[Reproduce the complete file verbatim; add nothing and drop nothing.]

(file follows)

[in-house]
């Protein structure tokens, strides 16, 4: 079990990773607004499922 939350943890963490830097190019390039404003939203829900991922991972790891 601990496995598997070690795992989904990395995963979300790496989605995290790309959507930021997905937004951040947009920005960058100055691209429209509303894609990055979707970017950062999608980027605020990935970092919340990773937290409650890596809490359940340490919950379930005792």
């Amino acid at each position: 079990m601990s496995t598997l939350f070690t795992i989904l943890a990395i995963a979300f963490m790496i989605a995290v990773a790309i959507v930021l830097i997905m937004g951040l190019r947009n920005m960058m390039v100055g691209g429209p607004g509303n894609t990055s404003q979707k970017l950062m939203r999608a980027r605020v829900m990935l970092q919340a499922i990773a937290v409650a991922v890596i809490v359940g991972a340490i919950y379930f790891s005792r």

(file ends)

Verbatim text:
[in-house]
């Protein structure tokens, strides 16, 4: 079990990773607004499922 939350943890963490830097190019390039404003939203829900991922991972790891 601990496995598997070690795992989904990395995963979300790496989605995290790309959507930021997905937004951040947009920005960058100055691209429209509303894609990055979707970017950062999608980027605020990935970092919340990773937290409650890596809490359940340490919950379930005792």
């Amino acid at each position: 079990m601990s496995t598997l939350f070690t795992i989904l943890a990395i995963a979300f963490m790496i989605a995290v990773a790309i959507v930021l830097i997905m937004g951040l190019r947009n920005m960058m390039v100055g691209g429209p607004g509303n894609t990055s404003q979707k970017l950062m939203r999608a980027r605020v829900m990935l970092q919340a499922i990773a937290v409650a991922v890596i809490v359940g991972a340490i919950y379930f790891s005792r």